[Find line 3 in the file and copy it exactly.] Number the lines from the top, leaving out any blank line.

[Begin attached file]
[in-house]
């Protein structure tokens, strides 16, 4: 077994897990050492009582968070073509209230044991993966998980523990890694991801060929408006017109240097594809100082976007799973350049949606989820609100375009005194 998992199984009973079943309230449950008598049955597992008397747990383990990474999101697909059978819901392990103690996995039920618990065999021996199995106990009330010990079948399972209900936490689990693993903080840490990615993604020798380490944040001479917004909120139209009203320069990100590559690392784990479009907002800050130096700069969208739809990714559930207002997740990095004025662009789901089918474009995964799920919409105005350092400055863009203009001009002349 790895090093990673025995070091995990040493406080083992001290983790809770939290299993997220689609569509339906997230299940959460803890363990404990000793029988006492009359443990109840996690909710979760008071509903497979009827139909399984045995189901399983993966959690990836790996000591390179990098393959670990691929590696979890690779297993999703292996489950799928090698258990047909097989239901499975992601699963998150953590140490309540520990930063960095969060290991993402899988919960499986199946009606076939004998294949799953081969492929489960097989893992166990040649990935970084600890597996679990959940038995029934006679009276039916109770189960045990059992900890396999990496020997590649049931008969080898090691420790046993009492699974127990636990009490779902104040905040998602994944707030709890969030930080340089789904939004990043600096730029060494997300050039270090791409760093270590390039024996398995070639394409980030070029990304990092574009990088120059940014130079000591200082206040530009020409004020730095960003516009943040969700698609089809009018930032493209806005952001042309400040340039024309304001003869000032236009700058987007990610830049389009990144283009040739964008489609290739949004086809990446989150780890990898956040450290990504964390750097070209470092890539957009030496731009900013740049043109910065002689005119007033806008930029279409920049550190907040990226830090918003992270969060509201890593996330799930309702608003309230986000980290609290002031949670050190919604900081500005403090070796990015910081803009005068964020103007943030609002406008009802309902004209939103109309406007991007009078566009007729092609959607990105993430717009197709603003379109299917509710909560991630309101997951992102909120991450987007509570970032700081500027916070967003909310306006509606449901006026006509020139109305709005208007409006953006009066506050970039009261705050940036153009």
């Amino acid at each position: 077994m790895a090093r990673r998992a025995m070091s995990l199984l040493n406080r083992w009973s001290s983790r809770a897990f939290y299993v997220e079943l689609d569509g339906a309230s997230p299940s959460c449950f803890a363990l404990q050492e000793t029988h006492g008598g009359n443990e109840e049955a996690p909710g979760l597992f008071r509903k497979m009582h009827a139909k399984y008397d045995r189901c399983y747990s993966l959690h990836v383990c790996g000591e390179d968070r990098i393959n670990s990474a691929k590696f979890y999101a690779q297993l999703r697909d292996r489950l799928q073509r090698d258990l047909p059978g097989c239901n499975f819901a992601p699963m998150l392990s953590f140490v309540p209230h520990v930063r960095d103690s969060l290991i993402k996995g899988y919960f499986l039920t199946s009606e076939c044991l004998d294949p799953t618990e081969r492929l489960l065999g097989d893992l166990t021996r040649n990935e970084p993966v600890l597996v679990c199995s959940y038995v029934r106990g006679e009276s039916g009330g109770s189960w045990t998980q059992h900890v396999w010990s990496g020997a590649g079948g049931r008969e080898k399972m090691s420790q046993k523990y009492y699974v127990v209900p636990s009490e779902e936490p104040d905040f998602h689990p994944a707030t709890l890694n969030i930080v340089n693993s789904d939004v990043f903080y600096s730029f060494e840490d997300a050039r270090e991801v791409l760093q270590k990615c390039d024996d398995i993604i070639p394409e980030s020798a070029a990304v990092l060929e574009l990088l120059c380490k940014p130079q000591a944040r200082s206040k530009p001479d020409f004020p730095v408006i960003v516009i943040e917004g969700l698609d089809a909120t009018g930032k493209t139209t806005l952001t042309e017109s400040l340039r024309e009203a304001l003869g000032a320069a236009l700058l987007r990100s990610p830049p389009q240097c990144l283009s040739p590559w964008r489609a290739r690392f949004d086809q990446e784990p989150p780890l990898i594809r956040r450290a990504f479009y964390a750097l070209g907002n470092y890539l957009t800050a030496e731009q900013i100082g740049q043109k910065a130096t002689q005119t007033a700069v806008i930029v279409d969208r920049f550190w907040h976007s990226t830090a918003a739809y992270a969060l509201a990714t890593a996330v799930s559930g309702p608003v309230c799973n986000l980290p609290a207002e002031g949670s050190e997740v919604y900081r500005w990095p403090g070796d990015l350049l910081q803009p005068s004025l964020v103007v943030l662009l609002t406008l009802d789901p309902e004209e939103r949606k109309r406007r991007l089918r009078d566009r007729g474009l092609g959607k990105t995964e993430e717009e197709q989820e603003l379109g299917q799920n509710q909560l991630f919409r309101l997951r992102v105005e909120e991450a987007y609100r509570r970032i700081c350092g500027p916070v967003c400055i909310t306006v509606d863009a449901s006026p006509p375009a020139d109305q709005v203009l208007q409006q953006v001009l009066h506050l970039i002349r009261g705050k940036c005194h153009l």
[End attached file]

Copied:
């Amino acid at each position: 077994m790895a090093r990673r998992a025995m070091s995990l199984l040493n406080r083992w009973s001290s983790r809770a897990f939290y299993v997220e079943l689609d569509g339906a309230s997230p299940s959460c449950f803890a363990l404990q050492e000793t029988h006492g008598g009359n443990e109840e049955a996690p909710g979760l597992f008071r509903k497979m009582h009827a139909k399984y008397d045995r189901c399983y747990s993966l959690h990836v383990c790996g000591e390179d968070r990098i393959n670990s990474a691929k590696f979890y999101a690779q297993l999703r697909d292996r489950l799928q073509r090698d258990l047909p059978g097989c239901n499975f819901a992601p699963m998150l392990s953590f140490v309540p209230h520990v930063r960095d103690s969060l290991i993402k996995g899988y919960f499986l039920t199946s009606e076939c044991l004998d294949p799953t618990e081969r492929l489960l065999g097989d893992l166990t021996r040649n990935e970084p993966v600890l597996v679990c199995s959940y038995v029934r106990g006679e009276s039916g009330g109770s189960w045990t998980q059992h900890v396999w010990s990496g020997a590649g079948g049931r008969e080898k399972m090691s420790q046993k523990y009492y699974v127990v209900p636990s009490e779902e936490p104040d905040f998602h689990p994944a707030t709890l890694n969030i930080v340089n693993s789904d939004v990043f903080y600096s730029f060494e840490d997300a050039r270090e991801v791409l760093q270590k990615c390039d024996d398995i993604i070639p394409e980030s020798a070029a990304v990092l060929e574009l990088l120059c380490k940014p130079q000591a944040r200082s206040k530009p001479d020409f004020p730095v408006i960003v516009i943040e917004g969700l698609d089809a909120t009018g930032k493209t139209t806005l952001t042309e017109s400040l340039r024309e009203a304001l003869g000032a320069a236009l700058l987007r990100s990610p830049p389009q240097c990144l283009s040739p590559w964008r489609a290739r690392f949004d086809q990446e784990p989150p780890l990898i594809r956040r450290a990504f479009y964390a750097l070209g907002n470092y890539l957009t800050a030496e731009q900013i100082g740049q043109k910065a130096t002689q005119t007033a700069v806008i930029v279409d969208r920049f550190w907040h976007s990226t830090a918003a739809y992270a969060l509201a990714t890593a996330v799930s559930g309702p608003v309230c799973n986000l980290p609290a207002e002031g949670s050190e997740v919604y900081r500005w990095p403090g070796d990015l350049l910081q803009p005068s004025l964020v103007v943030l662009l609002t406008l009802d789901p309902e004209e939103r949606k109309r406007r991007l089918r009078d566009r007729g474009l092609g959607k990105t995964e993430e717009e197709q989820e603003l379109g299917q799920n509710q909560l991630f919409r309101l997951r992102v105005e909120e991450a987007y609100r509570r970032i700081c350092g500027p916070v967003c400055i909310t306006v509606d863009a449901s006026p006509p375009a020139d109305q709005v203009l208007q409006q953006v001009l009066h506050l970039i002349r009261g705050k940036c005194h153009l």